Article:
©2015 Montana Land and Water Alliance

Our thanks to the Western Ag Reporter for their coverage of the CSKT Water Compact.

Montana’s Sacrifice Area

From the state senators who have cultural artifacts on their private property, to representatives heavily connected to Northwestern Energy, to the bill sponsor who didn’t even inform his constituents of what he was doing, the reality is now setting in across Montana as to the devastating impacts and implications of the CSKT Compact. This should be sinking in now to all those legislators who voted for the compact without knowing what was in it, so they could find out what was in it.

What do all these compact supporters have in common? They thought it would be easier to sacrifice one part of Montana so the rest of Montana, their private property, and their political careers–would be “unmolested” by the CSKT water claims.

Well, how did that work out? Doesn’t seem like anyone is bragging about it now.

The Tribes filed their 10,000 claims anyway despite the promises, and those additional water claims cover the lands represented by these politicians who sacrificed western Montana. In their desire to “contain the damage”, they may have compromised large areas of eastern Montana. The Compact language does not limit the Tribes or the United States from pursuing water claims in eastern Montana.

Not to be outdone, those organizations that advocate for agriculture, ranching and their property rights, like the Montana Stock Growers Association (MSGA) and the Montana Farm Bureau (MFB), happily joined the bandwagon and agreed to sacrifice western Montana agriculturalists and ranchers to the CSKT and United States.   They even testified against a bill (HB 434) proposed by Representative Bob Brown (R-Sanders County) that would have provided a fund to help eastern Montanans protect themselves against, and the Water Court be able to handle, the 10,000 claims of the CSKT. These organizations also testified against a bill (HB 636) that would have retained state sovereign prerogatives over water and land use in the face of federal land and water control efforts. So the MSGA and MFB should be called advocates in name only.

Let’s look at just one part of what the compact proponents brought to western Montana:

  • Reduction of agricultural and stock water use for 2,500 families within the federal Flathead Irrigation Project (FIP) from 50%-80% through the “Compact Implementation Technical Team” established by the Compact to implement that reduction through “adaptive management”. That team has only one representative from the affected irrigation/ranching community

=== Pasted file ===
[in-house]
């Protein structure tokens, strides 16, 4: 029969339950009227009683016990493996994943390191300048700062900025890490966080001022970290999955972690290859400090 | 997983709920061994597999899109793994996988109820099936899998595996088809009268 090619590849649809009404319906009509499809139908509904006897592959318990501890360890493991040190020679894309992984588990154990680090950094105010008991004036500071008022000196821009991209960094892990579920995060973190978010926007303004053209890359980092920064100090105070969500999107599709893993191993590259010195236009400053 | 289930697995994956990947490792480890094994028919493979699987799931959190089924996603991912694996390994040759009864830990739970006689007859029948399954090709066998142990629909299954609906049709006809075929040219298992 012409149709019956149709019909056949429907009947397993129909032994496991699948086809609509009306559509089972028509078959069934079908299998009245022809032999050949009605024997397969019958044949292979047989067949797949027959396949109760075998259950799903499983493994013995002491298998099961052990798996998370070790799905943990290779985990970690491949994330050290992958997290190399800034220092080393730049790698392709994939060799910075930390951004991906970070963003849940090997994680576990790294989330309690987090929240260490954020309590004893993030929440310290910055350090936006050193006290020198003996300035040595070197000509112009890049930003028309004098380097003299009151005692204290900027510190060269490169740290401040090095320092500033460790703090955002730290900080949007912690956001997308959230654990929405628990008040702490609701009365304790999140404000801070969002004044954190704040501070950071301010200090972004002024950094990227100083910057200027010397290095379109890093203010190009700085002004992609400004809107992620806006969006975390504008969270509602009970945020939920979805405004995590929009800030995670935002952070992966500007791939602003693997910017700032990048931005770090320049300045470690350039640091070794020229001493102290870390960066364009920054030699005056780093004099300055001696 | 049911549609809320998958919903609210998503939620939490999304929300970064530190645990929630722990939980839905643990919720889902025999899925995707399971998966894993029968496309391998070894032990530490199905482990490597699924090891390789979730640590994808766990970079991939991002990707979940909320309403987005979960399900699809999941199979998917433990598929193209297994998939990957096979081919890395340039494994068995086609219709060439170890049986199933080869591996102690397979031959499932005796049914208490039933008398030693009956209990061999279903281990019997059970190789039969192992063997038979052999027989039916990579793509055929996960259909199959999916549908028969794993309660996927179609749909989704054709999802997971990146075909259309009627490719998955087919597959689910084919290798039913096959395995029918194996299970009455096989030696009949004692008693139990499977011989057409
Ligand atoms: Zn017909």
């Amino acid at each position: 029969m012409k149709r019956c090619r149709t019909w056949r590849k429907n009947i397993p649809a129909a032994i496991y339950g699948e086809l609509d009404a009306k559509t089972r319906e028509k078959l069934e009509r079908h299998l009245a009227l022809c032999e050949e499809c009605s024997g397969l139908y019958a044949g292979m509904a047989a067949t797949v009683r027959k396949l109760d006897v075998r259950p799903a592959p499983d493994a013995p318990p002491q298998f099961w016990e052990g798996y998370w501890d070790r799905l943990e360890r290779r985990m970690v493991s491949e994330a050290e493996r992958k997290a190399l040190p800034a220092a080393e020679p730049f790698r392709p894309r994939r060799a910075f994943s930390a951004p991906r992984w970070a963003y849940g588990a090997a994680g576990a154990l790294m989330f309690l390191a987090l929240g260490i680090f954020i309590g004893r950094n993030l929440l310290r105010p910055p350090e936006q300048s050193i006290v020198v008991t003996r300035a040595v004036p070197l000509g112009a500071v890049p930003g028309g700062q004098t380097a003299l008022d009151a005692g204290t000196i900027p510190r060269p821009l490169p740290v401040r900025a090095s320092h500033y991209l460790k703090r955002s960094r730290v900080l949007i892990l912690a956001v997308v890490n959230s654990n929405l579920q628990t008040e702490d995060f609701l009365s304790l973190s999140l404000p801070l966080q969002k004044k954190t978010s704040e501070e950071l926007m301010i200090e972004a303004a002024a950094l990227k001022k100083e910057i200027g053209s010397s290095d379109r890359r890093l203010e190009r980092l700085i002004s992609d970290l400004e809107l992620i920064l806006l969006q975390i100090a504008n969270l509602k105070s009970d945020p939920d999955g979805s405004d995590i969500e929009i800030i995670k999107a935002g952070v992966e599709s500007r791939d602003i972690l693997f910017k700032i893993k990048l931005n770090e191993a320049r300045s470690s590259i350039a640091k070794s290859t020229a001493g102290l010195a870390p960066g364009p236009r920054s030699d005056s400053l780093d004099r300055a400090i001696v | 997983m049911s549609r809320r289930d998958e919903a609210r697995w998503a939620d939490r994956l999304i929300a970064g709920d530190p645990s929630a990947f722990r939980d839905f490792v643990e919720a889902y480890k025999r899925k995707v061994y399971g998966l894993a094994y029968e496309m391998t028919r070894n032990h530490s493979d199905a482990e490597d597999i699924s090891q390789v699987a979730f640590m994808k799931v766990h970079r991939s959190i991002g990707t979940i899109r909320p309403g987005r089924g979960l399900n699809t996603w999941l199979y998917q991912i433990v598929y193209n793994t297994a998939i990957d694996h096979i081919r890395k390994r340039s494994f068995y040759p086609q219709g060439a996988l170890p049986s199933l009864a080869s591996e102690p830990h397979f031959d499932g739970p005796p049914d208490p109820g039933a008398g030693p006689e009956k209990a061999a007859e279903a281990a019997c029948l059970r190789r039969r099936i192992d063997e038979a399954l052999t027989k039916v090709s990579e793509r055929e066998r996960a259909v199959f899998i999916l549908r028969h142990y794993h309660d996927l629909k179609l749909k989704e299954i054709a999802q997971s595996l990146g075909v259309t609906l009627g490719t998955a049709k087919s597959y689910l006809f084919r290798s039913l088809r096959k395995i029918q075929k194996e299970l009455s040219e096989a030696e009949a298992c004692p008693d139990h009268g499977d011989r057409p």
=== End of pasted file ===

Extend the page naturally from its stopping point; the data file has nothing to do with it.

This is a known fact that could have been identified if the compact proponents were really interested in making sure no one was hurt by the Compact. Western Montana has enough water for everybody without having to take water from anybody, confirmed by Montana’s own Department of Natural Resources and Conservation (DNRC). So what was the goal of the CSKT Compact?

In my view, the plan of the Compact for the FIP is a taking, plain and simple. This taking is being perpetuated by the state of Montana, and is why the state gave itself immunity in the compact from “damages, costs, and attorneys fees”. Without that immunity, taxpayers would be responsible for paying damages to those whose water rights were taken and property devalued in western Montana by the CSKT Compact.

(Note: In order for the state to have that immunity from damages, costs, and attorney’s fees associated with this compact, Article II Section 18 of the Montana Constitution requires that each house of the legislature must agree by 2/3 vote.   The alleged passage of the CSKT Compact did not achieve that vote margin and is currently in litigation.)

One of the problems with this particular provision of the Compact is that when it becomes state law, it provides a framework through which you too could be “affected by” the Compact. Could the DNRC come to your irrigation district, at the behest of environmentalists, Tribes, or the federal government and form a “committee” to reduce the amount of irrigation water use to save fish?

Individual senators, representatives, and compact proponents are on record saying there would be no impact to anyone from this compact, especially eastern Montana. The MFB and MSGA told their constituents they had done extensive research and agreed with this assertion.

But it turns out a lot of people actually knew what was going to happen: certainly those of us who live here, and several western and eastern Montana legislators who pleaded with their colleagues to respect property rights on the House floor on April 16, 2015.

Well, the compact proponents were wrong and gambled on their belief that they could “contain the damage” to western Montana…indeed now a sacrifice area to the federal government and CSKT.   It’s hard to imagine that this won’t backfire as it has assured the onslaught of litigation to prevent and/or compensate for property damage resulting from the provisions of this compact.

 

Catherine Vandemoer is the Chair of the Montana Land and Water Alliance and can be contacted through http://www.westernmtwaterrights.wordpress.com

 

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